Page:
These autumn days will shorten and grow cold. The leaves will shake loose from the trees and fall. Christmas will come, then the snows of winter. You will live to enjoy the beauty of the frozen world.… Winter will pass, the days will lengthen, the ice will melt in the pasture pond. The song sparrow will return and sing, the frogs will awake, the warm wind will blow again. All these sights and sounds and smells will be yours to enjoy, Wilbur—this lovely world, these precious days.
Children are often confronted with harsh realities for which they are inadequately equipped. Innocence is fragile. Some of our earliest memories include bracing traumas of loss, and like every human being, children try to cope. They turn to God in their own way and often find Him in His interaction with them through creation. Just as seasons reflect in microcosm the seasons of our lives, our dominion over the animals is a means by which His watch-care over us can be better understood. For children especially, this is high theology.
In Booked: Literature in the Soul of Me, Karen Swallow Prior says this:
Such love for animals, and a knowledge of the sometimes harsh realities of farm life, made me a ready reader of Charlotte’s Web. I easily identified with eight-year-old Fern. She put two and two together pretty quickly when she saw that her father was headed out to the hog house with an ax to “do away with” the runt of a litter born the night before. I understood Fern’s desire to save the piglet’s life despite knowing, as she also knew, that the pig had been bred and born for eventual slaughter. Even so, I rejoiced with Fern at her father’s reluctant relent to Fern’s cries: the life of the runt would be spared and placed under Fern’s care.
Why are books about animals so appealing to young people?
Ecclesiastes 3: 1-8
To everything there is a season, A time for every purpose under heaven: A time to be born, And a time to die; A time to plant, And a time to pluck what is planted; A time to kill, And a time to heal; A time to break down, And a time to build up; A time to weep, And a time to laugh; A time to mourn, And a time to dance; A time to cast away stones, And a time to gather stones; A time to embrace, And a time to refrain from embracing; A time to gain, And a time to lose; A time to keep, And a time to throw away; A time to tear, And a time to sew; A time to keep silence, And a time to speak; A time to love, And a time to hate; A time of war, And a time of peace.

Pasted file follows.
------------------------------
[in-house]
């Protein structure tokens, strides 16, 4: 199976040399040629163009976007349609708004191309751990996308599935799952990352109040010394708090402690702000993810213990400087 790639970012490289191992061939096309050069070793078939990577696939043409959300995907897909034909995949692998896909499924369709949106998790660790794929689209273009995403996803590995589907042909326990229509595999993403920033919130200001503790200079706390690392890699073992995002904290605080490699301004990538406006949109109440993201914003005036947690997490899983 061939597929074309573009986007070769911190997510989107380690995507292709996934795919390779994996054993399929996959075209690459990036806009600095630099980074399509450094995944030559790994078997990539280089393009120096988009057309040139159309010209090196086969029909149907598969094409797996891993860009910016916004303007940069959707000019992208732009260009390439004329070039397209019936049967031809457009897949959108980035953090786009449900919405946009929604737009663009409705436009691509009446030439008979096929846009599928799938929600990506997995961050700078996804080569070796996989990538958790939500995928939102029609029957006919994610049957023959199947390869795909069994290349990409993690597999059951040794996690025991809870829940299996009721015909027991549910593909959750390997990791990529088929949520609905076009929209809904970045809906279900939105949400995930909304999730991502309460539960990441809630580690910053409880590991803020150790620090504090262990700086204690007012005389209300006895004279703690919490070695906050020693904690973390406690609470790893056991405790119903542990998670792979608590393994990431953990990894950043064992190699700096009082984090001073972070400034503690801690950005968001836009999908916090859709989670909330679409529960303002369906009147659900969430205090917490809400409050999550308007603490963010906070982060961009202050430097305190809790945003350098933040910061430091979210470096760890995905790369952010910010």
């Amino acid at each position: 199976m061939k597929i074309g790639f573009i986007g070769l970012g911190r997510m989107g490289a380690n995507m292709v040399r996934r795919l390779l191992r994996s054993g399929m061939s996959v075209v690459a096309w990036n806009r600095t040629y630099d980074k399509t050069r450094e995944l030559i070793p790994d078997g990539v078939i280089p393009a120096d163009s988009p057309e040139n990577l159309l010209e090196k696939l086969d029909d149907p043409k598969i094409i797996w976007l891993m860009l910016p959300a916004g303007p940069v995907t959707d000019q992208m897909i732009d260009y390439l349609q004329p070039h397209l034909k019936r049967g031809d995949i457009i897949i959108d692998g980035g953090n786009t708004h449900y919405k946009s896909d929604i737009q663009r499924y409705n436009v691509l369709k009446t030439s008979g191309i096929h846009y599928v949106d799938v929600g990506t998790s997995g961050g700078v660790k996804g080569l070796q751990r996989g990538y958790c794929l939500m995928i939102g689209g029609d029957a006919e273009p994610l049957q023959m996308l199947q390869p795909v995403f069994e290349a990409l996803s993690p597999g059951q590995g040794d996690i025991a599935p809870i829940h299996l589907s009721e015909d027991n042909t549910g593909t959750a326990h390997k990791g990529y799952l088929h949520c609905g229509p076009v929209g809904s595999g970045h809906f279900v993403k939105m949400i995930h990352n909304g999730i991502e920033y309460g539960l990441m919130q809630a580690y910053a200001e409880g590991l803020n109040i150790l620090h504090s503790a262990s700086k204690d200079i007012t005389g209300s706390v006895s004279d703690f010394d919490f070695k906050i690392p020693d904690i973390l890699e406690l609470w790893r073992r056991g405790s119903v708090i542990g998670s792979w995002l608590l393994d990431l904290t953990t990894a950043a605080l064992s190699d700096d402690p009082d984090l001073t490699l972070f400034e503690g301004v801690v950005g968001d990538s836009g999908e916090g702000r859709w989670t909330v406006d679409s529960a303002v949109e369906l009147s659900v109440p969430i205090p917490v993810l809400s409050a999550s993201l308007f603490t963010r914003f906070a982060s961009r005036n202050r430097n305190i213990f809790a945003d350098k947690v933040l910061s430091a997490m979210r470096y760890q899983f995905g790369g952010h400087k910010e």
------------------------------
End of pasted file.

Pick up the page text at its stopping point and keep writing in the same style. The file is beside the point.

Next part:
Literature, Liturgy & The Arts
Charlotte’s Web and Children Coping Through Literature
“In stage 5, the children played less with their toys, but when they did so their play often included references to disease and death. They placed toys in graves, Bluebond-Langner observes, and “sedentary activity, especially coloring, increased, but the number of themes decreased. Most pictures dealt with destruction, storms, fires, and other disasters”. Yet another thing that changed was “their choice and di…scussion of literature.” Bluebond-Langner reports that the most popular book among the children was Charlotte’s Web, and the chapter they most wanted read is the one in which Charlotte dies. Even those children who read other books would, “when reading or retelling a story, focus on those aspects of the story that dealt with death, disease, or violence—regardless of whether or not it was the main thrust of the story”.
Aware that they were dying, some children “felt they could not speak freely, even with people they trusted, about their awareness of the prognosis. These children would not engage others in a conversation about the prognosis or another child’s death. They would simply state their awareness and terminate the discussion. One six-year-old boy announced, ‘I’m not going to school anymore,’ and turned over on his side, refusing to speak to me. A seven-year-old girl blurted out to her brother, ‘I won’t be here for your birthday,’ and crawled under the sheets” (p. 189). Although such behavior was extreme, almost all the children stopped talking to people close to them. “They would withdraw from family and friends, either through expressions of anger or through silence. ‘Then she [Mother] won’t cry so much and be sad.’ Eventually, even conversations about the disease came to an end. The children asked no questions. They knew the answers.”
from Stanley Hauerwas, Naming the Silences : God, Medicine, and the Problem of Suffering (London; New York: T&T Clark, 2004), 137–138.